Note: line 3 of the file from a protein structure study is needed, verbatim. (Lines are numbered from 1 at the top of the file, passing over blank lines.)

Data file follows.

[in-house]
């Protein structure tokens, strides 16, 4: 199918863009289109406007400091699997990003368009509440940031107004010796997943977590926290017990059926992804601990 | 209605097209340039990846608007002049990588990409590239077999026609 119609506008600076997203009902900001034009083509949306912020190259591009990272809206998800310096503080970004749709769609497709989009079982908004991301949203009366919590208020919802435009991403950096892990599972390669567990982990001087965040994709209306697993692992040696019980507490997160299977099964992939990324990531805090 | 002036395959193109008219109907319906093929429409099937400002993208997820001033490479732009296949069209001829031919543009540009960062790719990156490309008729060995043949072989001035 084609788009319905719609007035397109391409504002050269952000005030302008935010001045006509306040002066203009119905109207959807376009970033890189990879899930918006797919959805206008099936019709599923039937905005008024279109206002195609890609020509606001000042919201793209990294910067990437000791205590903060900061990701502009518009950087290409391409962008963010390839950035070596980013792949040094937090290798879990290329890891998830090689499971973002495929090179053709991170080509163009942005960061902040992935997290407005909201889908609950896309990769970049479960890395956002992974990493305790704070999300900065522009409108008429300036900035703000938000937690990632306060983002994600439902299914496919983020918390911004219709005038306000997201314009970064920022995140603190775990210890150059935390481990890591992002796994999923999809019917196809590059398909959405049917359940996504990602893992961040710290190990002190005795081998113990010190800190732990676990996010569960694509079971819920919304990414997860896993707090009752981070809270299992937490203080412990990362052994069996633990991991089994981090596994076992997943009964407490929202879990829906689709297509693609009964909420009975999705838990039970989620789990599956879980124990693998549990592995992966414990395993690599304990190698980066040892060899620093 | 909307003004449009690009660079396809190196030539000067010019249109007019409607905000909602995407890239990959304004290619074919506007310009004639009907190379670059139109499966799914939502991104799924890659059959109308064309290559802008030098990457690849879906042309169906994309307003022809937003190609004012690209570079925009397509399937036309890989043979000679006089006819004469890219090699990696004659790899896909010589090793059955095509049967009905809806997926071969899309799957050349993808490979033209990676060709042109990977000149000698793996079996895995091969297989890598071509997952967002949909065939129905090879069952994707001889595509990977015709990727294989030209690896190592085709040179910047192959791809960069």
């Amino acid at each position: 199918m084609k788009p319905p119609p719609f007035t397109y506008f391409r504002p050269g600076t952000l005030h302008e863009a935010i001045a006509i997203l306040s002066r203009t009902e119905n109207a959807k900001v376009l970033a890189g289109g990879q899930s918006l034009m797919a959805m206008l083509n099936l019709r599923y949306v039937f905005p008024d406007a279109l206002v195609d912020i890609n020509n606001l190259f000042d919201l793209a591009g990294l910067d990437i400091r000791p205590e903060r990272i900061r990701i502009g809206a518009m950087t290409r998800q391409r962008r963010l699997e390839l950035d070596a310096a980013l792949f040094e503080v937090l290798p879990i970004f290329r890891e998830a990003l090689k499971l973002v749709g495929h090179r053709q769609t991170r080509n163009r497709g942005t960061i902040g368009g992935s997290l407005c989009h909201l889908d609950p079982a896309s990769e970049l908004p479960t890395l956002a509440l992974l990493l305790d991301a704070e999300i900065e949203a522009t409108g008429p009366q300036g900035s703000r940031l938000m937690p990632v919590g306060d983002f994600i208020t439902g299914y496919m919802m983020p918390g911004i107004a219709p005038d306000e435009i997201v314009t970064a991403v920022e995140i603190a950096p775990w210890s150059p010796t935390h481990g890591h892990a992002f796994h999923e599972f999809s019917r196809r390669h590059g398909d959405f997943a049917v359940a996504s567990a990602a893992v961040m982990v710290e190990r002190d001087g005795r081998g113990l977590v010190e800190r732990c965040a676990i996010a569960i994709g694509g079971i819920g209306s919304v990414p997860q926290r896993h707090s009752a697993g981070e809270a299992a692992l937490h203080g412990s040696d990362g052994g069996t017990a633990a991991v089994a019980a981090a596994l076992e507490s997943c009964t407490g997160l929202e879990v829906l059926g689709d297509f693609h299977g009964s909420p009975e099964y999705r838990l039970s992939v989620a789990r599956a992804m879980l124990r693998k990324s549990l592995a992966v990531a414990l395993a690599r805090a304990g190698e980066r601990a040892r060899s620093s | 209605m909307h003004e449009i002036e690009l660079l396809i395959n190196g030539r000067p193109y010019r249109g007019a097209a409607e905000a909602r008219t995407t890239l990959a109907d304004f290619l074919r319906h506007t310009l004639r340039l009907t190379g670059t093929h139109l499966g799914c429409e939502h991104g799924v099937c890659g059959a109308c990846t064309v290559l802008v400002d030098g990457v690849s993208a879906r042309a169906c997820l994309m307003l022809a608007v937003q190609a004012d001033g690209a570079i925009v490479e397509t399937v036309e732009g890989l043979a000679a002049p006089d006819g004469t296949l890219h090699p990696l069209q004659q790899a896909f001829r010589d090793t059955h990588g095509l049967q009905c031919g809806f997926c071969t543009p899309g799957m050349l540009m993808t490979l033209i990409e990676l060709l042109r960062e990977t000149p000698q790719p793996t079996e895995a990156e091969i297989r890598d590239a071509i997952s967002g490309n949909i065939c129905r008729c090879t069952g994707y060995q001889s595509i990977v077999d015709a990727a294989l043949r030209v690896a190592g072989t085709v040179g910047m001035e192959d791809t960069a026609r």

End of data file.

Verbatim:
């Amino acid at each position: 199918m084609k788009p319905p119609p719609f007035t397109y506008f391409r504002p050269g600076t952000l005030h302008e863009a935010i001045a006509i997203l306040s002066r203009t009902e119905n109207a959807k900001v376009l970033a890189g289109g990879q899930s918006l034009m797919a959805m206008l083509n099936l019709r599923y949306v039937f905005p008024d406007a279109l206002v195609d912020i890609n020509n606001l190259f000042d919201l793209a591009g990294l910067d990437i400091r000791p205590e903060r990272i900061r990701i502009g809206a518009m950087t290409r998800q391409r962008r963010l699997e390839l950035d070596a310096a980013l792949f040094e503080v937090l290798p879990i970004f290329r890891e998830a990003l090689k499971l973002v749709g495929h090179r053709q769609t991170r080509n163009r497709g942005t960061i902040g368009g992935s997290l407005c989009h909201l889908d609950p079982a896309s990769e970049l908004p479960t890395l956002a509440l992974l990493l305790d991301a704070e999300i900065e949203a522009t409108g008429p009366q300036g900035s703000r940031l938000m937690p990632v919590g306060d983002f994600i208020t439902g299914y496919m919802m983020p918390g911004i107004a219709p005038d306000e435009i997201v314009t970064a991403v920022e995140i603190a950096p775990w210890s150059p010796t935390h481990g890591h892990a992002f796994h999923e599972f999809s019917r196809r390669h590059g398909d959405f997943a049917v359940a996504s567990a990602a893992v961040m982990v710290e190990r002190d001087g005795r081998g113990l977590v010190e800190r732990c965040a676990i996010a569960i994709g694509g079971i819920g209306s919304v990414p997860q926290r896993h707090s009752a697993g981070e809270a299992a692992l937490h203080g412990s040696d990362g052994g069996t017990a633990a991991v089994a019980a981090a596994l076992e507490s997943c009964t407490g997160l929202e879990v829906l059926g689709d297509f693609h299977g009964s909420p009975e099964y999705r838990l039970s992939v989620a789990r599956a992804m879980l124990r693998k990324s549990l592995a992966v990531a414990l395993a690599r805090a304990g190698e980066r601990a040892r060899s620093s | 209605m909307h003004e449009i002036e690009l660079l396809i395959n190196g030539r000067p193109y010019r249109g007019a097209a409607e905000a909602r008219t995407t890239l990959a109907d304004f290619l074919r319906h506007t310009l004639r340039l009907t190379g670059t093929h139109l499966g799914c429409e939502h991104g799924v099937c890659g059959a109308c990846t064309v290559l802008v400002d030098g990457v690849s993208a879906r042309a169906c997820l994309m307003l022809a608007v937003q190609a004012d001033g690209a570079i925009v490479e397509t399937v036309e732009g890989l043979a000679a002049p006089d006819g004469t296949l890219h090699p990696l069209q004659q790899a896909f001829r010589d090793t059955h990588g095509l049967q009905c031919g809806f997926c071969t543009p899309g799957m050349l540009m993808t490979l033209i990409e990676l060709l042109r960062e990977t000149p000698q790719p793996t079996e895995a990156e091969i297989r890598d590239a071509i997952s967002g490309n949909i065939c129905r008729c090879t069952g994707y060995q001889s595509i990977v077999d015709a990727a294989l043949r030209v690896a190592g072989t085709v040179g910047m001035e192959d791809t960069a026609r």